Fréttablaðið, May 16th, 2012
He’s neck deep in music again after a self-appointed exile from the music-scene. He is composing the music for the forthcoming solo-record of rapper Tiny, the first song from the record, 1000 Eyes was released yesterday. Sölvi is also the man behind the umbrella project Halleluwah, for that project he is working with different rappers and an album is in the making.
Sölvi has been living in Sweden in the last years. At first he was studying economics there but now he is doing economics research for the University of Stockholm and The Central Bank of Sweden.
It was, infact, said research that lit a spark for him again. “One fine day, about a year and a half ago, I had enough. I took a month and a half off and worked on a load of new ideas and they’re becoming reality now,” he says and continues: “The Quarashi come-back last year completely messed my head up. I had decided to say farewell to all of this stuff but now I’m neck deep in it again.”
The band Quarashi disbanded in 2005 and after that Sölvi took part in writing a song for Silvia Nótt. ” Since then I haven’t really done anything until I was thrown back on stage for the Quarashi come-back. I was sort of in shock but it was a lot of fun.”
Sölvi has a good feeling about the Halleluwah-project. For the project he is working with all kinds of people, there amongst is the Swedish rapper Eboi and the Icelandic Tiny and Opee. “It’s going to be a “sixties”-theme mixed with hip-hop,” he says and adds that the music will be a lot more experimental than Quarashi fans are used to. The first single from Halleluwah, K2R, will be dropping in the beginning of June with Tiny at the mic.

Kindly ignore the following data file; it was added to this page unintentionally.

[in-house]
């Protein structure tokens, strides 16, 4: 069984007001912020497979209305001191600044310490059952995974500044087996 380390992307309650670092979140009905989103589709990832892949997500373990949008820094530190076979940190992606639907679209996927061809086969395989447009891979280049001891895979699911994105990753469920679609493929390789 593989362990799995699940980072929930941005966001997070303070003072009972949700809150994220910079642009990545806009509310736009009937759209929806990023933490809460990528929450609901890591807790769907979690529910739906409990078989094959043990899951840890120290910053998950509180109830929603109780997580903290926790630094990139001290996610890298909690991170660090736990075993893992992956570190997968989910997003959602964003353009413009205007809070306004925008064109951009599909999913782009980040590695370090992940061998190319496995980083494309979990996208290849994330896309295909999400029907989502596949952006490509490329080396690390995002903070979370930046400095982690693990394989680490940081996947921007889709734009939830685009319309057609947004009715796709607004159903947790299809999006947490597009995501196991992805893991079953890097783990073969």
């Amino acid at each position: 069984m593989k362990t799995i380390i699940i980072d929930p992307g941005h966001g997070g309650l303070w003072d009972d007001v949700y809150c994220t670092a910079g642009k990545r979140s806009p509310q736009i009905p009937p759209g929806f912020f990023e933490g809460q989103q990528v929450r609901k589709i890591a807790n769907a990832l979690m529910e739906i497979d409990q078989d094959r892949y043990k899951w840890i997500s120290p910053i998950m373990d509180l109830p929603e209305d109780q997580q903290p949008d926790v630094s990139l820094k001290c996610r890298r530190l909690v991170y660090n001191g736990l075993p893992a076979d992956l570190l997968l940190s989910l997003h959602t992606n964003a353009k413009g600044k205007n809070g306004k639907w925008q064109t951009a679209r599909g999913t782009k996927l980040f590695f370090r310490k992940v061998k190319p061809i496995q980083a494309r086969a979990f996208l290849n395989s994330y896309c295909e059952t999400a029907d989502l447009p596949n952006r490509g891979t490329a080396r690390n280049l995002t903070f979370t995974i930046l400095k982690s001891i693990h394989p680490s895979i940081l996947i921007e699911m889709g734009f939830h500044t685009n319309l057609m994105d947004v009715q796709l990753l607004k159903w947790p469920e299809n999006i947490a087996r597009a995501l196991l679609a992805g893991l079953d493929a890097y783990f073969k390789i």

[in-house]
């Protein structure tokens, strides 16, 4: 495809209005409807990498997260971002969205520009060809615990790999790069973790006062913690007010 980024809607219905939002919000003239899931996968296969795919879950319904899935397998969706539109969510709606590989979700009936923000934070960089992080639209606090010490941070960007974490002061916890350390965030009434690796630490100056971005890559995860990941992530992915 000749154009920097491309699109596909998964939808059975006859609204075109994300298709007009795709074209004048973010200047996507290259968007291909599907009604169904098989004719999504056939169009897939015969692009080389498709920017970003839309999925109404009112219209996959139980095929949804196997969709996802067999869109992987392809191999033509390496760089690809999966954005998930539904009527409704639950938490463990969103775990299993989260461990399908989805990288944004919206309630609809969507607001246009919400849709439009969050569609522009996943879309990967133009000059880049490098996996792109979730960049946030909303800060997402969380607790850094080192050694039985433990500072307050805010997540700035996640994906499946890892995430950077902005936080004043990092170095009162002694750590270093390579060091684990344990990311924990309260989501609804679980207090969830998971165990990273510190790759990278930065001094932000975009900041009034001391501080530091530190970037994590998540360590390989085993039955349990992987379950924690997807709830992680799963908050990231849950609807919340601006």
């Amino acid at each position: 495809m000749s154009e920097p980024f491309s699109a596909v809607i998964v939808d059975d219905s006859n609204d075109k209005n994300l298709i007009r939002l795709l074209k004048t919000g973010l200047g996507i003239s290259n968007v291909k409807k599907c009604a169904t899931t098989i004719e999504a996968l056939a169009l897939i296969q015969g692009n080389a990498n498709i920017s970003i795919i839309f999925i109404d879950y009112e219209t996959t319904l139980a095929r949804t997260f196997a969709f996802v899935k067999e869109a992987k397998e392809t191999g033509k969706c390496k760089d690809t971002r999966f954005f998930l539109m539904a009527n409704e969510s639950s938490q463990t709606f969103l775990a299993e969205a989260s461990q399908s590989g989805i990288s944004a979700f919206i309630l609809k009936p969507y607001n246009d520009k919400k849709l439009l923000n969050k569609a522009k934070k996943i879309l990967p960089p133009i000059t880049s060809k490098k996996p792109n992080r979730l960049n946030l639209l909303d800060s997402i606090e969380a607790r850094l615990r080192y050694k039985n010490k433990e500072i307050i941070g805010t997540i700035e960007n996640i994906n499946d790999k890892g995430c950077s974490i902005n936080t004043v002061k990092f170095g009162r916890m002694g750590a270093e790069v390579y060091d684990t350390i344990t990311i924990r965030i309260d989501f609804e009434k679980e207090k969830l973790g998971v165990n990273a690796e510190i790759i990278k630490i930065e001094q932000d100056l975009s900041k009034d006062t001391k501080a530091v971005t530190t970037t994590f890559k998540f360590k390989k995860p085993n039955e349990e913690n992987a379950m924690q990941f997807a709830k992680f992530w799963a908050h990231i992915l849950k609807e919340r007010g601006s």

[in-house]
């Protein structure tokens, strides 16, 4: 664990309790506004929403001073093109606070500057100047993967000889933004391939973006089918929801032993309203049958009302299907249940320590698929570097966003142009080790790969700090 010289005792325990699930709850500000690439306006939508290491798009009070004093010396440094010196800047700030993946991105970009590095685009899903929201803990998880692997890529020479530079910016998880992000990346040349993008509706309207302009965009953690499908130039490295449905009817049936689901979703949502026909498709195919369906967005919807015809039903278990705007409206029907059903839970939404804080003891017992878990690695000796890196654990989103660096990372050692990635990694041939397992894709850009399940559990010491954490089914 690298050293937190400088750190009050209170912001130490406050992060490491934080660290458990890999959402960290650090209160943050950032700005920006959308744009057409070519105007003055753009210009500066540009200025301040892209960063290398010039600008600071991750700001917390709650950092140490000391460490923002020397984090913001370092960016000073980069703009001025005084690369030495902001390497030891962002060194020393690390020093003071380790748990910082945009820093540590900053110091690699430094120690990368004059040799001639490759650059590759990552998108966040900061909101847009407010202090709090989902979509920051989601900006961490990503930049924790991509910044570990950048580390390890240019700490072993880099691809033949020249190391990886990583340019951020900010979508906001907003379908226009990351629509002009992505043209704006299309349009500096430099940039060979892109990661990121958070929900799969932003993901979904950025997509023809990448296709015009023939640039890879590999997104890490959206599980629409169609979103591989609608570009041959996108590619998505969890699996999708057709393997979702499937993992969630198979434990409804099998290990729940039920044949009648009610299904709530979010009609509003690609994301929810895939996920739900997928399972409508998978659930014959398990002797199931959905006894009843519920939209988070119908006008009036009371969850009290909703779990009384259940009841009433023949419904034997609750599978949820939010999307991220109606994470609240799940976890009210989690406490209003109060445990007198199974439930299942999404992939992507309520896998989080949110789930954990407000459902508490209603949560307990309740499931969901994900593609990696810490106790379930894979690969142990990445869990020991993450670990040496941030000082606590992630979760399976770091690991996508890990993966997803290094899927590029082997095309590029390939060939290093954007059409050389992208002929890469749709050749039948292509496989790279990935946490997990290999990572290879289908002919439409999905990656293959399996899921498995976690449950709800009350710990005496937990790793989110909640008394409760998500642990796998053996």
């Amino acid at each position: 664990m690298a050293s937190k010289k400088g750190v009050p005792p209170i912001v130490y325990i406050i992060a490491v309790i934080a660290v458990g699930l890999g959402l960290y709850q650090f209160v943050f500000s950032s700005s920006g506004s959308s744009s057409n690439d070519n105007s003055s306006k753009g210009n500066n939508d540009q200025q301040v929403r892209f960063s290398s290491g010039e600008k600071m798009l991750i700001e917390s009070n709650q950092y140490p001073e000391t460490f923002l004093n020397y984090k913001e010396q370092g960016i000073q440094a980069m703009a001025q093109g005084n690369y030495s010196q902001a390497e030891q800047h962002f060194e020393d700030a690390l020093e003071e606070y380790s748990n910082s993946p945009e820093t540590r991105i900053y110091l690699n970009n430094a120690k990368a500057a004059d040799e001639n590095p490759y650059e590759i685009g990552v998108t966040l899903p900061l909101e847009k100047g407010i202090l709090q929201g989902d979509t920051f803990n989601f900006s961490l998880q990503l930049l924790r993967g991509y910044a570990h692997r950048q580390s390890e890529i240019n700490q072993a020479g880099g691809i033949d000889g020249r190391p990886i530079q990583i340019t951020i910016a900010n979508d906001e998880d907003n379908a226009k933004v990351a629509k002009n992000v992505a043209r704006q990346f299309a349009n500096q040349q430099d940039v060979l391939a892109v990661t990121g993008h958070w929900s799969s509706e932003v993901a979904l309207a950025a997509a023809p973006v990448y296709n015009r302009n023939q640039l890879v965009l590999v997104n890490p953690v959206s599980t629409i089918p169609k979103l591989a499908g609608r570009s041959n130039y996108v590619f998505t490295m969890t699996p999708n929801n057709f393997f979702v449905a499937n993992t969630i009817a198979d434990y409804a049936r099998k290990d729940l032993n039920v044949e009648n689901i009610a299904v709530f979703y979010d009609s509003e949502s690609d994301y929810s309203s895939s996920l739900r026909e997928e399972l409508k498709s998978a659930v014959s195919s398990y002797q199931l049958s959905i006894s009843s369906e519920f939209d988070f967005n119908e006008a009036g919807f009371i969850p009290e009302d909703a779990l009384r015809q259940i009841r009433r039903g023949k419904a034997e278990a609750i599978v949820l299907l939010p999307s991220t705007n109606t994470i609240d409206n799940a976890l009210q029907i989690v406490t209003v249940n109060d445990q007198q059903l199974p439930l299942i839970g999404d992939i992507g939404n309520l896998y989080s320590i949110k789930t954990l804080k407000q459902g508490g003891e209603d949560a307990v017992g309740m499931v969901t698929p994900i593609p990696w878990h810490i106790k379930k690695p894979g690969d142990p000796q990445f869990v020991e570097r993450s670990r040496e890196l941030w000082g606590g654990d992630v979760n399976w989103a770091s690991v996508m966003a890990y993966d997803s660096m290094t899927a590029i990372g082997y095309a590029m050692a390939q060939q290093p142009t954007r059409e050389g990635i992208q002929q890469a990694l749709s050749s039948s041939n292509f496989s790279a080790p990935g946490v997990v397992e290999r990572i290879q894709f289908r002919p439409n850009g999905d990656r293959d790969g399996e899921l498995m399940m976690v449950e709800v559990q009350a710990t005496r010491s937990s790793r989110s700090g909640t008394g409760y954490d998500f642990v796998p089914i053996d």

When asked Sölvi says that music and economics research make a good combo. “I sit and calculate a lot. Then it’s like some kind of demon begins to grow in me and then there’s just two things to do, go out for a run or make some music.” Sölvi actually does both because he is aiming to run in the Stockholm marathon at the end of the month, that is if he can find the time to. “It’s an expensive hobby,” he says about music. “Some people go fishing but this is just what I love to do.”
Even though he tried to say goodbye to the music-bug it wasn’t enough. “I even put on a suit but then I just lost it again. I’m back in sneakers now.”